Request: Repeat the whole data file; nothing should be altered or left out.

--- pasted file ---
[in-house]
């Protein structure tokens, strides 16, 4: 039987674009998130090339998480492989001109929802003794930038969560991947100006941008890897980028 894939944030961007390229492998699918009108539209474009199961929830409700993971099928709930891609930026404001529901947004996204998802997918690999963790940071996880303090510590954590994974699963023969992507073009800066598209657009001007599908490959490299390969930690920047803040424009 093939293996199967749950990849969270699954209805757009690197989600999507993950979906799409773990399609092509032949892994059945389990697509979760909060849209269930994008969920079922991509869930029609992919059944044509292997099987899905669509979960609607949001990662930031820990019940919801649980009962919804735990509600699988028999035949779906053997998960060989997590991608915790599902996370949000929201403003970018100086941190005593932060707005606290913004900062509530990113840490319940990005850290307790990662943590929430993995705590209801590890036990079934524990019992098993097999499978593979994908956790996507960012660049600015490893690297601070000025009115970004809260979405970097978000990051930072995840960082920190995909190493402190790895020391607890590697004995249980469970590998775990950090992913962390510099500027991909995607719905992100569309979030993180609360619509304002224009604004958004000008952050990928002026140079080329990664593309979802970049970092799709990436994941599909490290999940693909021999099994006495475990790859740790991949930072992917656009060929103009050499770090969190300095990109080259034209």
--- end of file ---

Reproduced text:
[in-house]
């Protein structure tokens, strides 16, 4: 039987674009998130090339998480492989001109929802003794930038969560991947100006941008890897980028 894939944030961007390229492998699918009108539209474009199961929830409700993971099928709930891609930026404001529901947004996204998802997918690999963790940071996880303090510590954590994974699963023969992507073009800066598209657009001007599908490959490299390969930690920047803040424009 093939293996199967749950990849969270699954209805757009690197989600999507993950979906799409773990399609092509032949892994059945389990697509979760909060849209269930994008969920079922991509869930029609992919059944044509292997099987899905669509979960609607949001990662930031820990019940919801649980009962919804735990509600699988028999035949779906053997998960060989997590991608915790599902996370949000929201403003970018100086941190005593932060707005606290913004900062509530990113840490319940990005850290307790990662943590929430993995705590209801590890036990079934524990019992098993097999499978593979994908956790996507960012660049600015490893690297601070000025009115970004809260979405970097978000990051930072995840960082920190995909190493402190790895020391607890590697004995249980469970590998775990950090992913962390510099500027991909995607719905992100569309979030993180609360619509304002224009604004958004000008952050990928002026140079080329990664593309979802970049970092799709990436994941599909490290999940693909021999099994006495475990790859740790991949930072992917656009060929103009050499770090969190300095990109080259034209």